In linear regression, set up a real valued column, and the main crucial difference in logistic regression is the estimator that we use. Logistic regression is a way of classifying our input data into categorically values. That’s why we use a linear classifier. We do need to set up our training data set and its associated labels in a way that the estimator wants it to be. We’ve seen this code before, though. We use the NP expand dim’s command in order to set up our returns data in the form of a two dimensional array. The returns for our SNP 500 should be an array of arrays. We want to ignore the column for intercept from our x data, which is why we select just column zero.

Use NP expand dims on our y data as well to get a two dimensional array of our training labels. Our training labels in this case can just be true false values. It need not be in the one hot notation. That’s because the logistic regression estimator will take care of converting this to the one hot notation. Once again, saving you a lot of detailed work. The input function used by this regressor is exactly the same as before. We use the NumPy input function so that we specify our feed dictionaries in the form of NumPy arrays. It takes in the X feature vector, the y labels. We can specify the bat size as well as the number of epochs that we want the training to run. You can now train this logistic regression model by calling Estimator fit.

This takes in the input function that you just set up and redundantly the number of steps or epochs you want to run this training for. In case you happen to be tweaking your model parameters, you can set up a different input function as well. The input function One shot sets up another NumPy input function where the batch size includes your entire training data set, and the number of epochs for your training is exactly one you can call Estimator fit. In order to run your regression model on any of these input functions, I’ve just chosen this input function at random. Try it with the input function one shot and see how the result changes. If you remember our logistic regression implementation from earlier.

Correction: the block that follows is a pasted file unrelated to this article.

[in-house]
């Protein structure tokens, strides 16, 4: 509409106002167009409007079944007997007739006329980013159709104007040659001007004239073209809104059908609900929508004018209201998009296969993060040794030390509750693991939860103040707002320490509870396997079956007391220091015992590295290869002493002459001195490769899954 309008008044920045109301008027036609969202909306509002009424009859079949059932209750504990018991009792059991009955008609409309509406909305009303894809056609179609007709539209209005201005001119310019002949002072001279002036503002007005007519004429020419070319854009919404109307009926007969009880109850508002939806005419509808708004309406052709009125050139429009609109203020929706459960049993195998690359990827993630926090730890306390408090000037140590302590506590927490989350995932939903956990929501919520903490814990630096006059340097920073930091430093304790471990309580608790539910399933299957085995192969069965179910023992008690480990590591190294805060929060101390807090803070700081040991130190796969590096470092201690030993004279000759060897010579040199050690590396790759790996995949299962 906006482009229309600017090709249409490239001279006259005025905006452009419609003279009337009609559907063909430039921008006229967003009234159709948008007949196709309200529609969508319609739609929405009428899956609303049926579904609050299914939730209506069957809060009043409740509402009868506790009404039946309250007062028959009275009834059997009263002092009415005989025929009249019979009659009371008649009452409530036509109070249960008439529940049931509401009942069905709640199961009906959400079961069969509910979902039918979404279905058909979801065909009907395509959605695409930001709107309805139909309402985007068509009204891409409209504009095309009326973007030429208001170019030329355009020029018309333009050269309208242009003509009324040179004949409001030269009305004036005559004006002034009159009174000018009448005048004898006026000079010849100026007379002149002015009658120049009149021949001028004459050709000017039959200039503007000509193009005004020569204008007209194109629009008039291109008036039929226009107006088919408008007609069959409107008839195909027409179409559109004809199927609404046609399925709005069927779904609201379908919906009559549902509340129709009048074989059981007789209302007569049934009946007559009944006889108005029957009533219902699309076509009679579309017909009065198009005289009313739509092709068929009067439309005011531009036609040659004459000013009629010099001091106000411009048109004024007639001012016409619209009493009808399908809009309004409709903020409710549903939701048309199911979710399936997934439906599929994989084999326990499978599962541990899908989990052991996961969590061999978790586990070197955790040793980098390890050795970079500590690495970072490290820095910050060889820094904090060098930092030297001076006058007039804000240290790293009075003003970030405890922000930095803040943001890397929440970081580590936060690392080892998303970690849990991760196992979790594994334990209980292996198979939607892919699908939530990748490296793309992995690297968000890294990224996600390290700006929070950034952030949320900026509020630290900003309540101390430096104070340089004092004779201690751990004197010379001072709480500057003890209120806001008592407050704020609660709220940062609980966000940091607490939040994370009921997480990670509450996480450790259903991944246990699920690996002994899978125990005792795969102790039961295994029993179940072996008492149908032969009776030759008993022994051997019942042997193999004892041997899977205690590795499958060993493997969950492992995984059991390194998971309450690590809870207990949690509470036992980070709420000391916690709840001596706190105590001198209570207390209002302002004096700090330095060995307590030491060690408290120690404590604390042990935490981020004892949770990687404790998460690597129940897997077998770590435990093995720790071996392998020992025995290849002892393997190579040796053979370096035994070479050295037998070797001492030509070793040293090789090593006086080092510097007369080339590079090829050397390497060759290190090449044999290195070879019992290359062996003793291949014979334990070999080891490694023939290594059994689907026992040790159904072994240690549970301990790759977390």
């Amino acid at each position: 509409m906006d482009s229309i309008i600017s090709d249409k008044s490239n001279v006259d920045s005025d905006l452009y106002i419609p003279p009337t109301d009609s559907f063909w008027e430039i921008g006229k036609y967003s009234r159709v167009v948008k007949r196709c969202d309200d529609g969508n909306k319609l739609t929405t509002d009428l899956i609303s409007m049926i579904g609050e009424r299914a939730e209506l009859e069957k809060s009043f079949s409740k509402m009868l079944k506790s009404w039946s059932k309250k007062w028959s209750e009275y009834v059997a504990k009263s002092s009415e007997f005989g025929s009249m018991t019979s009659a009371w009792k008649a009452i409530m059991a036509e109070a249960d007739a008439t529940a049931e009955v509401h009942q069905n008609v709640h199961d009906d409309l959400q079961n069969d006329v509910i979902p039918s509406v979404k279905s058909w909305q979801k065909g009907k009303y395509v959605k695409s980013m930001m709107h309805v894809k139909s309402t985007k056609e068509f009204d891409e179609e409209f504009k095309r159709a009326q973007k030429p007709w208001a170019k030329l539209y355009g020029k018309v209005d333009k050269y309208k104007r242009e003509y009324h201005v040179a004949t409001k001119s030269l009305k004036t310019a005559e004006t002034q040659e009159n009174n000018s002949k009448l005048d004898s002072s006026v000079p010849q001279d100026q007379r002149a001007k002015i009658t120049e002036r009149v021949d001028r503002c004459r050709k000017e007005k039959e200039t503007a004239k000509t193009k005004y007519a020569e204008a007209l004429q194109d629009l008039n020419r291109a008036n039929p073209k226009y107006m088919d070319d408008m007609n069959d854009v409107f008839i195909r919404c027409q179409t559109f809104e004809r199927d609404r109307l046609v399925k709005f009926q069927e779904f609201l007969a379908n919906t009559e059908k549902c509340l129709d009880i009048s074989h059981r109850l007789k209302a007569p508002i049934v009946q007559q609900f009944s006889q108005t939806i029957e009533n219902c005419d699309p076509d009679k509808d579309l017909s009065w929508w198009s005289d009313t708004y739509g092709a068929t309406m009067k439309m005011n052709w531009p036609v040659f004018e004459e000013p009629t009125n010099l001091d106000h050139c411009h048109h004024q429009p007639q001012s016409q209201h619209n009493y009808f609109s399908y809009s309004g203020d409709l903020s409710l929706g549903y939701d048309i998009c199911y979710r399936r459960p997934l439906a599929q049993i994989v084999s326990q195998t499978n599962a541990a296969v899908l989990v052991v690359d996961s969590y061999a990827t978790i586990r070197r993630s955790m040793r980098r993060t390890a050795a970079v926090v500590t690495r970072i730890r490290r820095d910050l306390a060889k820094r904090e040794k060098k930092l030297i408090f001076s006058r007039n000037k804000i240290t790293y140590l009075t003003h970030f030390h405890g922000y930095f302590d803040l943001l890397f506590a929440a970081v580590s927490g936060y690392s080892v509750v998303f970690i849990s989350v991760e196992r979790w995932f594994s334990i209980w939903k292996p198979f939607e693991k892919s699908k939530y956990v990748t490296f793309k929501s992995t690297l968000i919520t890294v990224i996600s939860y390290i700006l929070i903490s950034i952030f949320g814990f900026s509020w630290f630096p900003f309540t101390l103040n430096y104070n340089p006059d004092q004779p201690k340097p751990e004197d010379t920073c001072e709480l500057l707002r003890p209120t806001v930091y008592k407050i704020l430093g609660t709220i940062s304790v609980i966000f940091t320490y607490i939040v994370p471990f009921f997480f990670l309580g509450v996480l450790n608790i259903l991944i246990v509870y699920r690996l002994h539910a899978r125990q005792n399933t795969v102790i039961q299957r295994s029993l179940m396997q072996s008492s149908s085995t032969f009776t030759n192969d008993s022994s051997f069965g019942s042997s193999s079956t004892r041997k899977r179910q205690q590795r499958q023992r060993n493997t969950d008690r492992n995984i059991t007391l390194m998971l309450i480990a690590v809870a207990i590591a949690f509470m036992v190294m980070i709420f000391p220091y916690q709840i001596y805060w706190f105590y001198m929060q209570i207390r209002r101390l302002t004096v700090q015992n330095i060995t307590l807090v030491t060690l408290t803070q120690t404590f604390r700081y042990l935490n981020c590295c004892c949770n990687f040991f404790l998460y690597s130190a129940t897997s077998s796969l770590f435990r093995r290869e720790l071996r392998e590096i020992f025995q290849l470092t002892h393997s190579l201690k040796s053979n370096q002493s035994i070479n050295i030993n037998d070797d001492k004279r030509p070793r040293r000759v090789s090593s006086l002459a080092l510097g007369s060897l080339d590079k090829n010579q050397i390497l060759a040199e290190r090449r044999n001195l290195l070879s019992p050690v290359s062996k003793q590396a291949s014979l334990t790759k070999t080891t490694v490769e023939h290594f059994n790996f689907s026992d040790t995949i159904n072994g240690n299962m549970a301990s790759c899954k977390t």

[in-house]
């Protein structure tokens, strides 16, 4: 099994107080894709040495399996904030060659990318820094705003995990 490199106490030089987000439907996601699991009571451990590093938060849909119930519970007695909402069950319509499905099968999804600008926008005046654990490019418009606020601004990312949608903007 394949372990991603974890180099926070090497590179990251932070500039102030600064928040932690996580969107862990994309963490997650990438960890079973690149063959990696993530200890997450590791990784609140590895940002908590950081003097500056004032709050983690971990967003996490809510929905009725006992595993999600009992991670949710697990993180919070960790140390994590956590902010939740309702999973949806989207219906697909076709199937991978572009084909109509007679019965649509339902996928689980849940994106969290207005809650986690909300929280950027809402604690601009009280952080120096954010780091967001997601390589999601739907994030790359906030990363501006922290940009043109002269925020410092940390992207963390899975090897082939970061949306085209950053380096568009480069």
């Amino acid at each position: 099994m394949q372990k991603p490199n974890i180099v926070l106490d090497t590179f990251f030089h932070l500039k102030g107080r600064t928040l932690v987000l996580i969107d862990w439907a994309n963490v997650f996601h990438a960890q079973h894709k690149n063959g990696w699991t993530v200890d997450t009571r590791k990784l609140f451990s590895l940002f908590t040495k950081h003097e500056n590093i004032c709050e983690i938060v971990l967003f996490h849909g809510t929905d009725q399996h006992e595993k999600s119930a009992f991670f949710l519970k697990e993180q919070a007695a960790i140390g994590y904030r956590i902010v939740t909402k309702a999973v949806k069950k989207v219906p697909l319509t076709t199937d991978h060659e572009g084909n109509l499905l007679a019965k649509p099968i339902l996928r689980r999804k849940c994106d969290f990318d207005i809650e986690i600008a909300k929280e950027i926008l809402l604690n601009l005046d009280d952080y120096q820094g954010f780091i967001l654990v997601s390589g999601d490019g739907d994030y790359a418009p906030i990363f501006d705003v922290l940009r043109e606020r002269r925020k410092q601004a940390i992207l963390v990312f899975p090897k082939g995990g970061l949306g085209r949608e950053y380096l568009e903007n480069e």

We had to jump through a lot of hoops to calculate the percentage accuracy that our model generated. We used NP, Arc Max, did a whole bunch of comparisons, and so on. Using estimators, though, all of this is abstracted away from you, you can simply call the fit evaluate function, specify the input function that you want to evaluate and store the results in results. I was playing around with this code for a little bit. At this point, I’m choosing to evaluate the input function one shot. But once again the choice of input function is up to you. You can run estimator fit with one input function at a reference to the fit object and call fit evaluate, specify the input function and it’ll tell you how good your training process was.

Print out both the results and the variables. The variables you know will print out the bias value and the weight of our regression parameters. Notice within the result that the accuracy of your logistic regression is printed out for you. Here the accuracy is zero point 69 59, 69%. At this point, you know that estimators abstract away a lot of the details of our regression model labels from us. An estimator can accept your training labels in raw form. We just pass in a bunch of true false values in the form of a two dimensional array under the hood. It will convert it to one hot notation and run the regression training.